JulieFriedman
Stone Fence Design- 2017
I have added a new venture here. Eco Printed scarves and cards. It is a wonderful new medium which takes my exploration of printmaking in a new direction. More scarves and cards will be added to the website slowly.

Go to:
etsy
facebook
instagram
to see more of the work
Or contact me on this website through my contact page
This May 2016 I will head up to Glen Arbor, Michigan for a 2 week residency
Material Concepts website. This is where I buy my Tyvek- Read the Blog about me
Around Kent Magazine features my artwork - Volume 4 2014
William Busta writes about A Greenhouse for Life
95th Toledo Area Artists Exhibition
November 21 2014 - January 4 2015
I am one of 28 artists invited to participate in this exhibition.
http://www.toledomuseum.org/exhibitions/
Akron Artprize
This citywide competition will open on September 6 and run through October 4, 2014.
My artwork 'Winds of Change" will be displayed at the Summit Artspace Gallery
140 East Market Street, Akron, OH 44308
phone: 330-376-8480
fax: 330-379-9475
Email: don@akronareaarts.org
Summit Artspace
Please vote for my entry!
Grand Rapids, MI Artprize 2014
Artprize in Grand Rapids, MI is September 24- October12. I have a piece called A Greenhouse For Life that will be displayed at Cathedral Square. I am very excited. Please go to Grand Rapids and vote for me!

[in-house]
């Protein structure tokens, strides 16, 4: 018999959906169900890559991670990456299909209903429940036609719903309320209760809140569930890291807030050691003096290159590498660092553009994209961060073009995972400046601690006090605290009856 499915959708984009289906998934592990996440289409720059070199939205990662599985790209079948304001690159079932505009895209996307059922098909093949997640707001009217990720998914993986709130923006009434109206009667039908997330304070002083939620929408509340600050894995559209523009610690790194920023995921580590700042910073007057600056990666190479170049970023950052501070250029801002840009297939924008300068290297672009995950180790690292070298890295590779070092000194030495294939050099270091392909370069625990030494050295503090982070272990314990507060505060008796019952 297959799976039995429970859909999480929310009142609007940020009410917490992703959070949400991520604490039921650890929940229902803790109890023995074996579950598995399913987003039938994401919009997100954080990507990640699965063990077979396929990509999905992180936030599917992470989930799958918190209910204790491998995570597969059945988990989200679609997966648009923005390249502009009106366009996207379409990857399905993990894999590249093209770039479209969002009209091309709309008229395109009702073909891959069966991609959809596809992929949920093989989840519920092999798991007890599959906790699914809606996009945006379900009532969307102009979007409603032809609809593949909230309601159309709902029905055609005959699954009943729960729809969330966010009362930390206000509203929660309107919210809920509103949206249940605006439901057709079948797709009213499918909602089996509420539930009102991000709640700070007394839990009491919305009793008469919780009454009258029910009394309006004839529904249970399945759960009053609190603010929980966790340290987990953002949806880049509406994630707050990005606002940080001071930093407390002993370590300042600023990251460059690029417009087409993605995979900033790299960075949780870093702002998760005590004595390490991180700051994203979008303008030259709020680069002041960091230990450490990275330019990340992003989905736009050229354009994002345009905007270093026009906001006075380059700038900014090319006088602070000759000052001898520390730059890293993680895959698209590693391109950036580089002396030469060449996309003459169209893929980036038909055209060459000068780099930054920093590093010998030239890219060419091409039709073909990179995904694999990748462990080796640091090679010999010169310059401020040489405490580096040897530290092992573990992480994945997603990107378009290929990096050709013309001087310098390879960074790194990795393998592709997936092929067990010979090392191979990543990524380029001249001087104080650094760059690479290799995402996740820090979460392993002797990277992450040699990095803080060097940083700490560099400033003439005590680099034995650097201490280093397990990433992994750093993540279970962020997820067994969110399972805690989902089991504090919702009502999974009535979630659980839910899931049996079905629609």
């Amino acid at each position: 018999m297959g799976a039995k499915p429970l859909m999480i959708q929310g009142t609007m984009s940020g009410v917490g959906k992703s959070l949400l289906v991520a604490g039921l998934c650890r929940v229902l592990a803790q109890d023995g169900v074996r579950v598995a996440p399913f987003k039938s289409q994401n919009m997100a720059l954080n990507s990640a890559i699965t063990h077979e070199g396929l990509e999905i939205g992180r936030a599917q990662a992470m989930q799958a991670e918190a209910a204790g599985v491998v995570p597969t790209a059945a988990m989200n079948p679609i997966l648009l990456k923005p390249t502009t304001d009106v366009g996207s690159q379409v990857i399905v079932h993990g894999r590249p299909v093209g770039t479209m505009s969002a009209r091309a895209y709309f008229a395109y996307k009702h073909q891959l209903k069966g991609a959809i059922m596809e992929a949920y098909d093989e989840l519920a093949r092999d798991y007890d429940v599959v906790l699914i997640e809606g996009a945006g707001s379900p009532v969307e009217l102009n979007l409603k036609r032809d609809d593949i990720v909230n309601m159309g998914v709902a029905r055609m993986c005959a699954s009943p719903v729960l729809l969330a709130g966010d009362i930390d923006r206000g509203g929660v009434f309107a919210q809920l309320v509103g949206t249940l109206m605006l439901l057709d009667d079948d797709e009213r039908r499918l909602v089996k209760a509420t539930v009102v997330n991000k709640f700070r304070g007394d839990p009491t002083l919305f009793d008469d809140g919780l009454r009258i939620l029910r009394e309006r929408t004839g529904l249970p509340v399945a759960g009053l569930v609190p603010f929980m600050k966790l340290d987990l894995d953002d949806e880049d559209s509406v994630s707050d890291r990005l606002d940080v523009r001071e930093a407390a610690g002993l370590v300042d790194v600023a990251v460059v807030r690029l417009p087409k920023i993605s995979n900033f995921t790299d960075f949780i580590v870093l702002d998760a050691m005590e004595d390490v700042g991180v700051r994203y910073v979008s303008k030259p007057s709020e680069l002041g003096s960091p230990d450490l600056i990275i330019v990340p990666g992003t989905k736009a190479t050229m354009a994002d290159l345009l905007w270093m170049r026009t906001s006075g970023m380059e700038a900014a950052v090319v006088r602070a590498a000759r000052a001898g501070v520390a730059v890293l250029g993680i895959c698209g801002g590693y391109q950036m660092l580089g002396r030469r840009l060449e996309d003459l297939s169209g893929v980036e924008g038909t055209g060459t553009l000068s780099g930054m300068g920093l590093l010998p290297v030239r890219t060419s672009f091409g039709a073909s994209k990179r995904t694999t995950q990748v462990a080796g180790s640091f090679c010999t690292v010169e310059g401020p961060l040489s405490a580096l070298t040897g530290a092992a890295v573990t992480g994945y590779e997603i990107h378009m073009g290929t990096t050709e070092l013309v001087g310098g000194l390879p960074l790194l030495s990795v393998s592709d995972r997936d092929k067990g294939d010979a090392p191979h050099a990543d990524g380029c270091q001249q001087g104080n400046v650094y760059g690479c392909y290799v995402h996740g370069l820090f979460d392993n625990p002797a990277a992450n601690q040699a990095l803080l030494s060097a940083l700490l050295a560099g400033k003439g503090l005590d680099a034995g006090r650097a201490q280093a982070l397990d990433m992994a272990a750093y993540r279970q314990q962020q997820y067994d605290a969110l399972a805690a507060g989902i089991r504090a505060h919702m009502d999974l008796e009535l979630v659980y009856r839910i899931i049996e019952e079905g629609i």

To See My Entry Click Here
Sky High at the Riffe Gallery in Columbus
I am proud to be included in this exhibit. I will show 3 works. The exhibit dates are July 31- October 19, 2014. There is an opening reception on July 31 from 5-7 pm
Ohio Arts Council- Riffe Gallery
Winter 2014
I am working on a new project for Artprize 2014 which will be held in September in Grand Rapids, MI. I have cut out yards and yards of Tyvek which will be constructed to create a 3 dimensional greenhouse. The dimensions will be 8-10 feet tall, 12 feet long and 4 feet wide. You will be able to walk through the finished house. I will post pictures when complete.

I have also completed a 3 dimensional column of cut Tyvek that hangs from the ceiling and is 8 feet tall and will slowly turn from a small motor. It is called Vortex and will be exhibited at the Kent State Faculty show starting January 14 and then again at the Riffe Gallery in Columbus in July.
Perennial Shift
William Busta Gallery
2731 Prospect Ave
Cleveland, Ohio 44115
216-298-9071

Exhibition Brochure

www.williambustagallery.com
bustagallery@gmail.com

January 4- February 9 2013


This was a solo show with 10 new artworks- all cut paper. Also exhibited Eutopia. This is the installation I created for Artprize last summer. It is 12 feet wide and about 8 feet tall.
Artprize 2012